MYTH: Bankruptcy will destroy my credit and I will never be able to finance a home or a vehicle.
Reality: If you have a job and file bankruptcy, it is very likely creditors will want to loan you new money before your bankruptcy even makes it through the court process to discharge. Why is that? Because creditors know that once you file bankruptcy you cannot file again for 8 years. If they loan you new money after you file and you default on the new loan, they can garnish your wages for up to 8 years and there will be nothing you can do to stop them. In some ways, an employed person who has filed bankruptcy is a better credit risk that someone who has not filed filed bankruptcy.
MYTH: I will not be able to keep my house if I file bankruptcy.
Reality: In Michigan, you can keep over $22,000 in equity in your home and still qualify for Chapter 7. Here is an example of what that means: Let’s say your home is worth $100,000 but you have a $90,000 mortgage on it. Your equity in the home is $10,000. Since your equity is less than the $22,000 cap set by the Bankruptcy rules, you can qualify for a Chapter 7 bankruptcy and keep your house. You will have to reaffirm the mortgage (keep the mortgage and keep paying the house payment) but you will still be able to file for bankruptcy and keep your house.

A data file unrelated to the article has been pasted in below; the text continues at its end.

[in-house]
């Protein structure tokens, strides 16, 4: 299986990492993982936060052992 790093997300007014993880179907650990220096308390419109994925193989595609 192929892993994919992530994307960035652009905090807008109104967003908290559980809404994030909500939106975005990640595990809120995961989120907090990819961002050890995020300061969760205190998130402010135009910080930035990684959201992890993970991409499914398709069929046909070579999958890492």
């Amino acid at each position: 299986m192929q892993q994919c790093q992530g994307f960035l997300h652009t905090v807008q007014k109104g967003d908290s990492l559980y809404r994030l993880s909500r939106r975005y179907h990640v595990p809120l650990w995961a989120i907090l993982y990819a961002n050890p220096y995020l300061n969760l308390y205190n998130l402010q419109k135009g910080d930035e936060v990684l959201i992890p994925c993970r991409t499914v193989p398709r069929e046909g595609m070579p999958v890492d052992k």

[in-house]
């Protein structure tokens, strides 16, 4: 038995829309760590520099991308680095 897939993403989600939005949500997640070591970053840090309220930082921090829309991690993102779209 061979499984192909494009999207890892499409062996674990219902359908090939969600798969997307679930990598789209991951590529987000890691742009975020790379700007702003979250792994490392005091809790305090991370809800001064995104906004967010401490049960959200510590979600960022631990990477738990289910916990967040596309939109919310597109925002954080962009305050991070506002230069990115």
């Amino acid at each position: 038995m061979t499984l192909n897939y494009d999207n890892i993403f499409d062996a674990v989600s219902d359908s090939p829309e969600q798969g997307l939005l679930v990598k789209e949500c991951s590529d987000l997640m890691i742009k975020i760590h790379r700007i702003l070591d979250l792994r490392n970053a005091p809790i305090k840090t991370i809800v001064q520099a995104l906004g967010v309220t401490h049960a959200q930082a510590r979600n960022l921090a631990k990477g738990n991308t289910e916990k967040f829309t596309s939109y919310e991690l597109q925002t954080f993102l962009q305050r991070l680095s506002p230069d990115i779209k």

This same logic applies to other things you own like motor vehicles, jewelry, household goods, firearms, sports equipment and most other belongings.
MYTH: I make too much money to qualify for bankruptcy.
Reality: The US bankruptcy Court sets the income limits for people who want to file for Chapter 7 bankruptcy. They are really quite generous limits. For example, if you are a single person with no dependents you can earn $44,718 and still qualify, a family of 4 can earn $75,960 and a couple can earn $53,310.
People that earn more that these limits may still qualify for bankruptcy under Chapter 13. Chapter 13 relief is a debt restructuring tool that allows you to cap your debt, retain enough income to pay all your reasonable living expenses and repay a portion of your original debt over a 3 to 5 year plan. It is an excellent way to pay down your debt while making your living expenses.